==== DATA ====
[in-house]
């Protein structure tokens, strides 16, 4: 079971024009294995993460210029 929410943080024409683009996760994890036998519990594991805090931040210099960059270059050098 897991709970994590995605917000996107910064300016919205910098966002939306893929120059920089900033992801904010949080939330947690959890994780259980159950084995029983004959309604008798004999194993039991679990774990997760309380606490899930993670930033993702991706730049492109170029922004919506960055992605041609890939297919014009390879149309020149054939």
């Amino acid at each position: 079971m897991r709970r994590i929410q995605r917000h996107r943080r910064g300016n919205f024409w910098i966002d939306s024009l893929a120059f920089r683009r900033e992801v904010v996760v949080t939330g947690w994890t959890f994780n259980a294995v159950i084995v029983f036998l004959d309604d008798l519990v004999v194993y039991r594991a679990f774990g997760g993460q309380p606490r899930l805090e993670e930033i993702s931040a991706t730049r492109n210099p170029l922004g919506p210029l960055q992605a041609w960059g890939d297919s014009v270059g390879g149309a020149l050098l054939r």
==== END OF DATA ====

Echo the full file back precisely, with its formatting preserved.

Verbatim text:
[in-house]
């Protein structure tokens, strides 16, 4: 079971024009294995993460210029 929410943080024409683009996760994890036998519990594991805090931040210099960059270059050098 897991709970994590995605917000996107910064300016919205910098966002939306893929120059920089900033992801904010949080939330947690959890994780259980159950084995029983004959309604008798004999194993039991679990774990997760309380606490899930993670930033993702991706730049492109170029922004919506960055992605041609890939297919014009390879149309020149054939």
């Amino acid at each position: 079971m897991r709970r994590i929410q995605r917000h996107r943080r910064g300016n919205f024409w910098i966002d939306s024009l893929a120059f920089r683009r900033e992801v904010v996760v949080t939330g947690w994890t959890f994780n259980a294995v159950i084995v029983f036998l004959d309604d008798l519990v004999v194993y039991r594991a679990f774990g997760g993460q309380p606490r899930l805090e993670e930033i993702s931040a991706t730049r492109n210099p170029l922004g919506p210029l960055q992605a041609w960059g890939d297919s014009v270059g390879g149309a020149l050098l054939r």